Q: Who put the “d” in “fridge”? If it’s short for “refrigerator,” why isn’t it “frig”?
A: Although most dictionaries list “fridge” as the only spelling for this abbreviated version of “refrigerator,” a few do indeed include the “d”-less version “frig” as a variant spelling.
The American Heritage Dictionary of the English Language (5th ed.), for example, has only the “fridge” spelling, while Merriam-Webster’s Collegiate Dictionary (11th ed.) includes “frig” as a variant.
Some American dictionaries describe the “frig” spelling as British, but all the British dictionaries we’ve checked (Macmillan, Collins, Longman, etc.) list only “fridge” for the short form of “refrigerator.”
Interestingly, the earliest written example for the term in the Oxford English Dictionary uses the “frig” spelling (plus an apostrophe). In fact, five of the eight OED examples spell the term without the “d” (some with and some without the apostrophe).
The first “frig” citation in Oxford is from E. F. Spanner’s 1926 novel Broken Trident: “Best part of our stuff here is chilled, and with no ’frig plant working, the mercury will climb like a rocket.”
However, a reader of the blog has informed us of earlier examples of “frig” and the plural “friges” as shortened forms of “refrigerator.”
S. Wilding Cole uses both terms several times in “The Cleansing of a Brewery,” a paper presented on March 13, 1916, at a meeting in London of the local chapter of the Institute of Brewing.
In a section on the maintenance of refrigerators, for example, Cole says “most brewers know that unless ‘friges’ and mains are kept thoroughly clean, trouble is bound to ensue.”
The earliest “fridge” cite in the OED is from Frame-Up, a 1935 crime novel by Collin Brooks: “Do you mean that you keep a dead body in a fridge waiting for the right moment to bring her out?”
The OED has examples of “frig” from as recently as 1960. Here’s one from The Quiet American, the 1955 novel by Graham Greene: “We haven’t a frig—we send out for ice.”
Although “fridge” is either the only spelling or the preferred one in the eight US or UK dictionaries we checked, a bit of googling finds that “frig” is not exactly cooling its heels today. Here are just a few of the many examples posted over the last year:
“Frig not cooling, freezer is fine” … “Looking for built-in frig with crushed ice / water dispenser” … “Frig not cold anymore. What can i do?” … “Freezer works but frig not cold” … “Freezer Semi Cold, Frig Warm.”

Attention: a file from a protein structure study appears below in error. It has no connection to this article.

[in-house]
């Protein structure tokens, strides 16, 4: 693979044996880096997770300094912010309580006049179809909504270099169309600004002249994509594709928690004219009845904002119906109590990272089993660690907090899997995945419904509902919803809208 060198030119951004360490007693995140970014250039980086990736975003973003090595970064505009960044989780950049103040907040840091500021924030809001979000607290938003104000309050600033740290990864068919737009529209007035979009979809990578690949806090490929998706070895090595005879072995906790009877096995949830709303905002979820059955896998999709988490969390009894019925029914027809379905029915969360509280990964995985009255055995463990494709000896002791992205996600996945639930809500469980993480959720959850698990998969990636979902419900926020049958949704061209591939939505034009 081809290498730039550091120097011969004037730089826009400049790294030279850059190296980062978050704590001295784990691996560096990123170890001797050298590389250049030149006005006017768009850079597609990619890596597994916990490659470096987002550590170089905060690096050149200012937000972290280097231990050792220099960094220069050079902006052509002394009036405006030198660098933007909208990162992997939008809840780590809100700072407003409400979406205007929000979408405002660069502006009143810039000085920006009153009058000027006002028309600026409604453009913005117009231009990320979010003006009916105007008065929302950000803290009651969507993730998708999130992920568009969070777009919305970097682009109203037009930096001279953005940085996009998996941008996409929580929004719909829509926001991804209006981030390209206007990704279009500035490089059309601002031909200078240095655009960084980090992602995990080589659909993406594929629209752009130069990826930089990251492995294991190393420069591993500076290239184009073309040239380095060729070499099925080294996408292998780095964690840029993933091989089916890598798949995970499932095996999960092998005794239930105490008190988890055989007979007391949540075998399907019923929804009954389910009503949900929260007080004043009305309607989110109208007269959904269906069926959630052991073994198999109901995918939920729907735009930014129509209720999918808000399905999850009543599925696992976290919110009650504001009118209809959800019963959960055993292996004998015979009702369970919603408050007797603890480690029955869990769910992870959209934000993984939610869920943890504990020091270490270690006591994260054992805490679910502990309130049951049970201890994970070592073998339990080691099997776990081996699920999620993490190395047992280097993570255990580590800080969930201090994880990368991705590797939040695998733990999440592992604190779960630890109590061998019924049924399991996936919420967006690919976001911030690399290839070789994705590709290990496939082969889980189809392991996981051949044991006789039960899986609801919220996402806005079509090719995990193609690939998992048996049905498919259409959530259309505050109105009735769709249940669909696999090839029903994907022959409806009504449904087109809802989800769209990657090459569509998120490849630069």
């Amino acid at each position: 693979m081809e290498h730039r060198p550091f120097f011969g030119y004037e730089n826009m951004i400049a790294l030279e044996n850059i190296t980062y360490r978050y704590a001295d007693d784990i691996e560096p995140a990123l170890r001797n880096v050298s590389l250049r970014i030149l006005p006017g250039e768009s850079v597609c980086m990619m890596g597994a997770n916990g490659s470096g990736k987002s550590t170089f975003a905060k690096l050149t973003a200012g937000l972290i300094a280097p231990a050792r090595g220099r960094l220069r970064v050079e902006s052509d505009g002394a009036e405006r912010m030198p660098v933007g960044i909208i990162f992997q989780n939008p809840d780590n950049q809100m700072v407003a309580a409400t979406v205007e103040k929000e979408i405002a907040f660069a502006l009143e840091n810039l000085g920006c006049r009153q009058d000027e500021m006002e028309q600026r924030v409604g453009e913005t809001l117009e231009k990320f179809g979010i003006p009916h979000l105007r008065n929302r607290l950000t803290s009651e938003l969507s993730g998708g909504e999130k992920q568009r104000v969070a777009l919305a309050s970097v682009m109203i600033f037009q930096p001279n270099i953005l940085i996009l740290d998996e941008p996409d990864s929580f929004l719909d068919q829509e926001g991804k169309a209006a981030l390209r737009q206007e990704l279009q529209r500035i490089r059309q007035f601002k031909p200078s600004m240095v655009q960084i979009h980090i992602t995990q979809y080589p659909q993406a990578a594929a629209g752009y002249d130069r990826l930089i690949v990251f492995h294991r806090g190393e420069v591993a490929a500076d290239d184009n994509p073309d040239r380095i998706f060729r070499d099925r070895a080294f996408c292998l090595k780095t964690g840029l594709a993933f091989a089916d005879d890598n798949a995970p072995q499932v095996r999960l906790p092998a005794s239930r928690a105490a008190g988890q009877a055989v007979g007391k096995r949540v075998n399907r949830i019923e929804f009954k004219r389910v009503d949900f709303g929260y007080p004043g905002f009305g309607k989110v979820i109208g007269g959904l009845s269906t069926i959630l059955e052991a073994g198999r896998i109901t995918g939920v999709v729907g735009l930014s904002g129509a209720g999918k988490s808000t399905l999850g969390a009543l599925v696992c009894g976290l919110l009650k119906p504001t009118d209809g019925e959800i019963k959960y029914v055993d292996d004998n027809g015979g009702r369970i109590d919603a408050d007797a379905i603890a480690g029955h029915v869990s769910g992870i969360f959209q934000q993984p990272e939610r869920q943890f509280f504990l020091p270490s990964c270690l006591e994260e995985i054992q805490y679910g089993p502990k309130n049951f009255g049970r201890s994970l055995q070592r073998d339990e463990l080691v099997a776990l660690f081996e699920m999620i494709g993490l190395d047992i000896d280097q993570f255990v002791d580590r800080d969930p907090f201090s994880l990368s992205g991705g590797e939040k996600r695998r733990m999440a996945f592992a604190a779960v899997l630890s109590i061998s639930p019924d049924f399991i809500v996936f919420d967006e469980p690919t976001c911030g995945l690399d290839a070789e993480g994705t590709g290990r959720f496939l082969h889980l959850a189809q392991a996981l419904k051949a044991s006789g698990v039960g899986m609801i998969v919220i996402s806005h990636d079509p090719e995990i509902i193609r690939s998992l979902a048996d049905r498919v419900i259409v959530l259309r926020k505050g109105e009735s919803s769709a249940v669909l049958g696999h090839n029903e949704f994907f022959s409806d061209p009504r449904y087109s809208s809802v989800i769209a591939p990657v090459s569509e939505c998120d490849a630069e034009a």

A similarly spelled verb, “frig,” which most dictionaries describe as vulgar slang, has more to do with heating than cooling. It means to have sexual intercourse or masturbate. (The present participle, “frigging,” is often used as an intensifier.)
How are all these frigging words pronounced? Well, the verb “frig” rhymes with “prig,” but the nouns spelled “frig” and “fridge” both rhyme with “bridge.” And “frigging” rhymes with “digging,” though it’s often spelled and pronounced friggin’.
The OED describes “fridge” as a colloquial abbreviation for “refrigerator,” a much older term that showed up in the early 1600s. It suggests that the ‘frig’ spelling may have been influenced by the brand name “Frigidaire” (a play on “frigid air”).
“Oxford, an etymological dictionary based on historical evidence, also notes that an 1886 edition of John Russell Bartlett’s Dictionary of Americanisms includes the short form “frigerator.”
We’d add that the company now known as Frigidaire was called the Guardian Frigerator Company when it was founded in Fort Wayne, Ind., in 1916.
The company adopted the name “Frigidaire” in 1919, three years after “frig” and “friges” were used in the brewery paper cited above. So the brand name “Frigidaire” may have influenced the usage, but it couldn’t have been the source.
We can’t tell from the published examples in the OED (or some earlier ones in Google Books) who originated the “frig” and “fridge” spellings. But we can speculate about why “fridge” has become the dominant spelling.
First of all, the natural pronunciation of “fridge” matches the way the second syllable sounds in “refrigerator.”
Although “frig” is pronounced the same way as “fridge” when it means a refrigerator, the natural pronunciation of “frig” would be like that of the naughty verb we mentioned above.
Our guess is that English speakers generally prefer the “fridge” spelling because they instinctively pronounce it the way the letters f-r-i-g sound in “refrigerator.”
We’ll end with a few lines from Ray Charles’s recording of Louis Jordan’s blues hit “I’m Gonna Move to the Outskirts of Town”:
“Let me tell you, honey
We gonna move away from here
I don’t need no iceman
I’m gonna get you a Frigidaire.”
[Note: This post was updated on Aug. 3, 2019.]